Broadway’s original Elle Woods in Legally Blonde the Musical and Amber Von Tussle in Hairspray tested positive for COVID-19, she said in an Instagram video on March 25. “Do not be alarmed: I am okay, I am taking everything in stride,” Bundy told followers. She began self-isolating on March 12 after having a headache, and has been taking herbs recommended by her acupuncturist. On April 30, she joined the original cast of Legally Blonde for a parody performance of “Omigod You Guys Sanitize for Corona!”
The legendary playwright died on March 24 from complications related to the coronavirus. He was 81 and had chronic obstructive pulmonary disease and had survived lung cancer. McNally won four Tonys, along with the 2019 Lifetime Achievement Award, and wrote beloved plays such as Frankie and Johnny in the Clair de Lune (revived on Broadway in 2019) and popular musicals like Ragtime. “I was always in awe of the superabundance of Terrence’s imagination — it was a fountain of plays and ideas and plots and books for musicals,” Angels in America playwright Tony Kushner told Vulture’s theater critic Helen Shaw.
The iconic New York and Mumbai chef, who won season three of Bravo’s Top Chef Masters, died March 25 after a positive COVID-19 test. He was 59. Cardoz had previously posted to Instagram about going to the hospital after experiencing a fever. He ran restaurants including Bombay Canteen in Mumbai and the since-closed Tabla in New York, and was one of the preeminent chefs in bringing Indian cuisine to American dining.
The Desperately Seeking Susan star died March 26 from COVID-19 complications, SAG-AFTRA executive vice-president Rebecca Damon announced on Twitter. He was 69. Also active onstage, Blum won an Obie Award in 1989 for the play Gus and Al and acted on Broadway in plays by Neil Simon and Gore Vidal. He more recently appeared in TV series such as Succession, You, and Mozart in the Jungle.
The famed rapper said in a new interview with Willie D that he has been battling a long and difficult bout with COVID-19. “Don’t play no games with it,” Scarface impressed upon listeners, saying his symptoms included vomiting, fever, pneumonia, and even kidney failure. “I haven’t been nowhere. I’ve been in my house. I ain’t been on no planes, I ain’t been in no restaurants… People out there thinking this shit is a game? You don’t want to play with this.” He added that he hopes he is on the tail end of his illness now since he has been dealing with it “for so long,” saying of the experience, “It’s been to the point where I’d be laying down and I couldn’t get comfortable because it was like an elephant sitting on my chest, bro. I could not breathe, I couldn’t sit up.”
The ESPN NBA announcer told Adrian Wojnarowski that she tested positive for COVID-19 on his Woj Pod on March 27. “I could not be out of bed for more than five minutes,” she said of her symptoms, which began to arise March 14. Burke has worked for ESPN since 1991 and also covers the NBA for ABC.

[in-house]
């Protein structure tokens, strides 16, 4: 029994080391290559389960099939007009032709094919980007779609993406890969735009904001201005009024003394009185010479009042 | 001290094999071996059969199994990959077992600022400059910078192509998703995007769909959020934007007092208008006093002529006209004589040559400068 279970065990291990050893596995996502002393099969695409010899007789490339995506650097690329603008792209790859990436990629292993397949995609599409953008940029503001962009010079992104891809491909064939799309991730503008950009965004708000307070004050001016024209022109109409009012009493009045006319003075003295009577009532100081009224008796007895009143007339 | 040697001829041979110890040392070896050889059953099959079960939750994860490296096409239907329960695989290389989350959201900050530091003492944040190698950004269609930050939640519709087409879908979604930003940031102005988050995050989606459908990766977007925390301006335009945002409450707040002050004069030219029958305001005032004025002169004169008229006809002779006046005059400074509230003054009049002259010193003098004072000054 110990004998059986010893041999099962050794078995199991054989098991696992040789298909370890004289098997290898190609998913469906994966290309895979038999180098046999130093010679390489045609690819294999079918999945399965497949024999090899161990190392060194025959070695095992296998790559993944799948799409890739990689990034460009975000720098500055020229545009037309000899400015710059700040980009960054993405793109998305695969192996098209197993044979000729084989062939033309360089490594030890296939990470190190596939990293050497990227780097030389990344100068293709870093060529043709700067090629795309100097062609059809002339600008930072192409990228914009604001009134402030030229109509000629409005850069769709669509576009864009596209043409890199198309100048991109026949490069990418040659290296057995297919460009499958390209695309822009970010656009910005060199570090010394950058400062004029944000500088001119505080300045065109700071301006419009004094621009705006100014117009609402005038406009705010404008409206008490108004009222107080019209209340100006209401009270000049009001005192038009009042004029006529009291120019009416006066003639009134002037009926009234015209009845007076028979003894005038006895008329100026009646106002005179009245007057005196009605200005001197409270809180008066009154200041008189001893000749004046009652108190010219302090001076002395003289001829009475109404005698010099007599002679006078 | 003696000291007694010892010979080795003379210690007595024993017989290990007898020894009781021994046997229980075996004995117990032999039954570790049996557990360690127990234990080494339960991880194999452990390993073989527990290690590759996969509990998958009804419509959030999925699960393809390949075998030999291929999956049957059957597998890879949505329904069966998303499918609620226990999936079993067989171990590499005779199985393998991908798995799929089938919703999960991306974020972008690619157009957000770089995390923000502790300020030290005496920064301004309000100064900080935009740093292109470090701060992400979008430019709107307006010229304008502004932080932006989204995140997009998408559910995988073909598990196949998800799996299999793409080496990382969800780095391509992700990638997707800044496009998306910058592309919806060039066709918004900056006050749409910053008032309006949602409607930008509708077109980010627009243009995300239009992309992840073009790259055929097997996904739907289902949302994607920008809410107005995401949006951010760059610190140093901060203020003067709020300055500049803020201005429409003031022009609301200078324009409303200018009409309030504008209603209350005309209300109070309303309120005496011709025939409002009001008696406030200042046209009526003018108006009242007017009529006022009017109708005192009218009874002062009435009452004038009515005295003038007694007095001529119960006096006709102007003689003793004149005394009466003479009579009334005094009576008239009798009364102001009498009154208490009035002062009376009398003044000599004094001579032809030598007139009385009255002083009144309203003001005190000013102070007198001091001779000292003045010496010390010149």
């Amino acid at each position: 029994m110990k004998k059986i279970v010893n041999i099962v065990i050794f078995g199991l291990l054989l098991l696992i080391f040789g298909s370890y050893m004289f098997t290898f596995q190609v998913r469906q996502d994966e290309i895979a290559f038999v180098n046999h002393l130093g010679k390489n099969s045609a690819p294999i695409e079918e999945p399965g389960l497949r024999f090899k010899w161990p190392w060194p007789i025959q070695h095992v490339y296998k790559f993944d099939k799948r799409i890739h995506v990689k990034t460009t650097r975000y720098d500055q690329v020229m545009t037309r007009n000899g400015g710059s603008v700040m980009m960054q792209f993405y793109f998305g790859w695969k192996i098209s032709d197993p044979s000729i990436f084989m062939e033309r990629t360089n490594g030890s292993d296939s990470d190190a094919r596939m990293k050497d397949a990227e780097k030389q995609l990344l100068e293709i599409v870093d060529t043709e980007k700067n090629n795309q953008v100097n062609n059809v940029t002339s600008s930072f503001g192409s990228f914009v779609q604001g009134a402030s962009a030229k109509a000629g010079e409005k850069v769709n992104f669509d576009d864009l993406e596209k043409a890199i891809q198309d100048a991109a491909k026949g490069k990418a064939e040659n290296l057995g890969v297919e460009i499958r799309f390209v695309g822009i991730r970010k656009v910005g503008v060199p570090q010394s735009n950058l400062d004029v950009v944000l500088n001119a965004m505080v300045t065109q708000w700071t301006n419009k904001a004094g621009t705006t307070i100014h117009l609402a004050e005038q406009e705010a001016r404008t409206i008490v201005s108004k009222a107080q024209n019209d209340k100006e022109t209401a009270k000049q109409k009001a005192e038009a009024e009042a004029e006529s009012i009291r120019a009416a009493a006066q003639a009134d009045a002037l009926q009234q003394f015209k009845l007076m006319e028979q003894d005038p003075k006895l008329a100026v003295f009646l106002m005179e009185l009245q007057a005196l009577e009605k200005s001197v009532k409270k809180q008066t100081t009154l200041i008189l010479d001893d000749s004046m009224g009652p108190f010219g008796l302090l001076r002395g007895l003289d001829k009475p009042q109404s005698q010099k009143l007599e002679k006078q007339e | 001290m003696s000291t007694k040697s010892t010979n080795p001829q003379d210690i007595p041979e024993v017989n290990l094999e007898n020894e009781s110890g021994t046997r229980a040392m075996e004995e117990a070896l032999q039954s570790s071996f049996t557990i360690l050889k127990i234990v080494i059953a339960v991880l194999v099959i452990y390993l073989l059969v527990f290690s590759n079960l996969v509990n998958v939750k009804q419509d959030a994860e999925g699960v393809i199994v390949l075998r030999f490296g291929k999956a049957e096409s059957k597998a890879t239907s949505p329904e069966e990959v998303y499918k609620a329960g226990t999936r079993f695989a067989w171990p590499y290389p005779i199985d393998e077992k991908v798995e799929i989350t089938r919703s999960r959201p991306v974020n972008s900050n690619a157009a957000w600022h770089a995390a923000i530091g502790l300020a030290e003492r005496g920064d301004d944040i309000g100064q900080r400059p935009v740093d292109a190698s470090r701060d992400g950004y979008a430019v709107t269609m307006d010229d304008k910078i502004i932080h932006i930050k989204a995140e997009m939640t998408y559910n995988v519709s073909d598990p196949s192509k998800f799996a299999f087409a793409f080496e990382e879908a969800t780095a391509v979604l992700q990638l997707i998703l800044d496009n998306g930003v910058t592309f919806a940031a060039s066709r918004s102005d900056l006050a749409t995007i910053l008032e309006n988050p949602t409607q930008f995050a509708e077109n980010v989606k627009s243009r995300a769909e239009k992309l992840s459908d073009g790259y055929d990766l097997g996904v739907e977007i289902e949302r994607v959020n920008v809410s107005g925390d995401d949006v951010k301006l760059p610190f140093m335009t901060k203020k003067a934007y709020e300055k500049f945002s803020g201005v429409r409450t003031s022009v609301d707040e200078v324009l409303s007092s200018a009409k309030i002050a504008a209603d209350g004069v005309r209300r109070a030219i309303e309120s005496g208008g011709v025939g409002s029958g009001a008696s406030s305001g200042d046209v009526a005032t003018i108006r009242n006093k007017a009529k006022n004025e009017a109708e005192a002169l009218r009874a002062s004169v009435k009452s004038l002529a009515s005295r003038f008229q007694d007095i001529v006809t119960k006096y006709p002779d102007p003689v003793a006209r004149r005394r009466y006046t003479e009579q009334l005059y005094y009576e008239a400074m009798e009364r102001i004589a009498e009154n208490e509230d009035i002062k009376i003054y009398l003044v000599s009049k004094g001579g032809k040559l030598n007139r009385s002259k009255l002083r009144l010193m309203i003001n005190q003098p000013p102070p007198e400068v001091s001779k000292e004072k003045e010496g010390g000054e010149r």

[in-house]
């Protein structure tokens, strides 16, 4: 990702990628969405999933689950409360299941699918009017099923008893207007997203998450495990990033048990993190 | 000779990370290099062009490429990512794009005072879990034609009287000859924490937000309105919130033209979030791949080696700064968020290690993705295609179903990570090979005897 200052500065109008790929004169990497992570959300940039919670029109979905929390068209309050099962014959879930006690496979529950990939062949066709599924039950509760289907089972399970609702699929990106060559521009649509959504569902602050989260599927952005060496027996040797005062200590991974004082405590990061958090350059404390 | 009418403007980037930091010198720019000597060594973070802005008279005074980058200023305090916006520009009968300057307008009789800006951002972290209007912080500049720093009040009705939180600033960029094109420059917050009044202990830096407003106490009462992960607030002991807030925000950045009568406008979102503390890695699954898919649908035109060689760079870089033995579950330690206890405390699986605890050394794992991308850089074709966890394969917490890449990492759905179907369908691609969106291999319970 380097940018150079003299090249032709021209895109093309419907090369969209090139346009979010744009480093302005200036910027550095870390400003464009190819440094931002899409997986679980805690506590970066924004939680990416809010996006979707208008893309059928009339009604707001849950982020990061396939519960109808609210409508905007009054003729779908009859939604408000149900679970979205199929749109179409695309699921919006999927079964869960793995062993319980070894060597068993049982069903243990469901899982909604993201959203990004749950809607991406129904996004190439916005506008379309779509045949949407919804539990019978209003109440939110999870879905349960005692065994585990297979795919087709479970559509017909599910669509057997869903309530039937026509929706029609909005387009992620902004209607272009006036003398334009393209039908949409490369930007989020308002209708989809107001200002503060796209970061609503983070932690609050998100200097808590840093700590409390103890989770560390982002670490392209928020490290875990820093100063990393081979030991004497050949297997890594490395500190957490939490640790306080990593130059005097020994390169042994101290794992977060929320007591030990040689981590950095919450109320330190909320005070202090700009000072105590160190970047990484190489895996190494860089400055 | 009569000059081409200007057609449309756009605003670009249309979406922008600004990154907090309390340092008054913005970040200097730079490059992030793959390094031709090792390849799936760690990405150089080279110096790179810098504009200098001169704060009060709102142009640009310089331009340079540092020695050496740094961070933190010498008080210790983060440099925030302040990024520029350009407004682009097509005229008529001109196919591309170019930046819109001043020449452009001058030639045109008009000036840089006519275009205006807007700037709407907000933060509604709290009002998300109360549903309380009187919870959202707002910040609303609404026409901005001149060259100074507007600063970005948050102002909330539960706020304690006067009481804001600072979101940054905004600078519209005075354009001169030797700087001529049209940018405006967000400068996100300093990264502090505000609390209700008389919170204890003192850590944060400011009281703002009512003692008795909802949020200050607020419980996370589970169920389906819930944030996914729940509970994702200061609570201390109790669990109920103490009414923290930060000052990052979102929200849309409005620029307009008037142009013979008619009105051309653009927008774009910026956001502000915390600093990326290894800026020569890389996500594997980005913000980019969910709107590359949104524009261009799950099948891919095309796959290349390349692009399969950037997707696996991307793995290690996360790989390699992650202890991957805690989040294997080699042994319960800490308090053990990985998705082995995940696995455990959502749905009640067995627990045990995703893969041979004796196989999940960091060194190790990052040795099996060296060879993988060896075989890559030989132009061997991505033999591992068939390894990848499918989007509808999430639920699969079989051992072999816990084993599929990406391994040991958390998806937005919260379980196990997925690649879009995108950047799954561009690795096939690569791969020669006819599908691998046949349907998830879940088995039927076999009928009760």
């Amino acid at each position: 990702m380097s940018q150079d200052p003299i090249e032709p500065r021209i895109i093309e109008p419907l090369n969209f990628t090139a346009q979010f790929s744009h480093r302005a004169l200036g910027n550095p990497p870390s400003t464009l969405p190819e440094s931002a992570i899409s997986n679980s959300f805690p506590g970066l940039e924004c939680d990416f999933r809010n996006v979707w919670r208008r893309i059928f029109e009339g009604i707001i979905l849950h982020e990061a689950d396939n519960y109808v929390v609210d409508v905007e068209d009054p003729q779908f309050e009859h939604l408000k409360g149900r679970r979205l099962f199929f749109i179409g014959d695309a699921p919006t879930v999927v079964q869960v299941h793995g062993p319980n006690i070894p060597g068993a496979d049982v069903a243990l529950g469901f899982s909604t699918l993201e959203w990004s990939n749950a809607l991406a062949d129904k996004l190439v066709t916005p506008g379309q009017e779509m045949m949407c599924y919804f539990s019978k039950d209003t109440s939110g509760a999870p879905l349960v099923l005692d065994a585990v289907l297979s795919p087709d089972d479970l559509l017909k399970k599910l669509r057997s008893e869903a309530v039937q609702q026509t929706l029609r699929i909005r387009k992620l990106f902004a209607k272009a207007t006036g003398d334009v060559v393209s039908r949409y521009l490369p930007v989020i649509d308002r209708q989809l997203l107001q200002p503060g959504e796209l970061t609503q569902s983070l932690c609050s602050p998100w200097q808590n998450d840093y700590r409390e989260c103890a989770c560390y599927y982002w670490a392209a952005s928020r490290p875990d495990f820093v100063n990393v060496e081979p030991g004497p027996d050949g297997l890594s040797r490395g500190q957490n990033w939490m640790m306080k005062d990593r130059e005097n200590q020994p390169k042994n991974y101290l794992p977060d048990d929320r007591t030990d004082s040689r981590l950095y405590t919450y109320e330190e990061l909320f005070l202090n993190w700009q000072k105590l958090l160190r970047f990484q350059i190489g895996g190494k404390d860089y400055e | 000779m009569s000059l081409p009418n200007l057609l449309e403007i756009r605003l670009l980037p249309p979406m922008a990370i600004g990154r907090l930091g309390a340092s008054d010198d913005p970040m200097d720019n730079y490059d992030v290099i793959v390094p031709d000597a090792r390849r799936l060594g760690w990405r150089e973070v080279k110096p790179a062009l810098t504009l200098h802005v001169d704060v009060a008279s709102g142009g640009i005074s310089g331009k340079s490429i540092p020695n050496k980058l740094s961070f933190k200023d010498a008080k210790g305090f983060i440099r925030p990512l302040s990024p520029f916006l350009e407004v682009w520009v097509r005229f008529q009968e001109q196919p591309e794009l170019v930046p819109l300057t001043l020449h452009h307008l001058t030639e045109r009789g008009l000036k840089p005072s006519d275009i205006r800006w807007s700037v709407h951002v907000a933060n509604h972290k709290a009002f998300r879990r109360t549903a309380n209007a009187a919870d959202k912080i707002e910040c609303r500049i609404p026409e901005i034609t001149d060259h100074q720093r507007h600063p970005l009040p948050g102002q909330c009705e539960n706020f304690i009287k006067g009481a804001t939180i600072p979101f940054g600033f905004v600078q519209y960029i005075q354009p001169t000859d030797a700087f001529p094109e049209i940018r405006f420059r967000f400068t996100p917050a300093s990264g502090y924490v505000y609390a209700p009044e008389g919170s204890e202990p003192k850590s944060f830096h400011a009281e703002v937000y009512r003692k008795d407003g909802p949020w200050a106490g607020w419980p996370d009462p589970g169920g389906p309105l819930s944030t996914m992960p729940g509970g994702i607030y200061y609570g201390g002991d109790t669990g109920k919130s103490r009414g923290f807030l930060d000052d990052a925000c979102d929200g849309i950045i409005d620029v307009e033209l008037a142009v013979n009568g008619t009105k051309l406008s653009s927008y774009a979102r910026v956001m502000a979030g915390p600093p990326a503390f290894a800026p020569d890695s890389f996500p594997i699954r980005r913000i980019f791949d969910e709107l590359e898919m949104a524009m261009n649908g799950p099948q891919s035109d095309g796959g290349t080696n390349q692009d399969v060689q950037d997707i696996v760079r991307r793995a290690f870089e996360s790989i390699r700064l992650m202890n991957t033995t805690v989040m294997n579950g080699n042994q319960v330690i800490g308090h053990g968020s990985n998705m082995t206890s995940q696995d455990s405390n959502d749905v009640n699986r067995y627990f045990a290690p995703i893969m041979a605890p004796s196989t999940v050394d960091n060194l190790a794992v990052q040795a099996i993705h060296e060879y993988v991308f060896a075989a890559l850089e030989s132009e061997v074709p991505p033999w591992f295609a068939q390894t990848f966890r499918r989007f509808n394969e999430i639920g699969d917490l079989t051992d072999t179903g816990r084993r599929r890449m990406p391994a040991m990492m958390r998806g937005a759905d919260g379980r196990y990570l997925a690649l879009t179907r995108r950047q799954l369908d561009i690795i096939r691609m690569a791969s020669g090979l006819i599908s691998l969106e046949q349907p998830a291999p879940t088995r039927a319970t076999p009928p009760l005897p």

The folk-music icon died due to the coronavirus on April 7, after previously being hospitalized, his family confirmed. He was 73. “I sat with John — who was deeply sedated — in the hours before he passed and will be forever grateful for that opportunity,” his wife Fiona, who had also tested positive for COVID-19 and quarantined separately, wrote on Instagram. “Thank you from the bottom of our hearts for the outpouring of love we have received from family, friends, and fans all over the world. John will be so missed but he will continue to comfort us with his words and music and the gifts of kindness, humor and love he left for all of us to share.” Prine released his first album in 1971 and became beloved for his emotionally honest, often humorous lyrics. He recovered from squamous cell cancer in 1998, which affected his singing afterward. He won a Lifetime Achievement Grammy Award this year and was inducted into the Songwriters Hall of Fame in 2019.
The Grand Ole Opry stalwart who made songs like “Evil on Your Mind” famous in the ’60s died on March 28 due to the coronavirus, the Opry announced in a statement. A member of the Opry since March 1971, she had celebrated her 91st birthday on March 13. She also wrote poems and the autobiography Sunshine and Shadow.
A hit-making country songwriter and performer who began recording his own music in the 1990s, Diffie died of COVID-19 complications on March 29, according to Rolling Stone. He had announced his positive test on March 27. He was 61 years old. Diffie hot No. 1 on Billboard’s country songs chart five times, for songs including “Pickup Man,” “Home” and “If the Devil Danced (In Empty Pockets).” He later became a host for Tulsa’s country station KXBL, and most recently released the vinyl compilation Joe, Joe, Joe Diffie in 2019.
The popular Japanese TV comedian died on March 29 due to the coronavirus at age 70, according to Japanese media. He had first been hospitalized with fever and pneumonia on March 20 and tested positive for COVID-19 on March 23. Shimura had been a member of comedy band the Drifters for over a decade and later became a popular solo performer.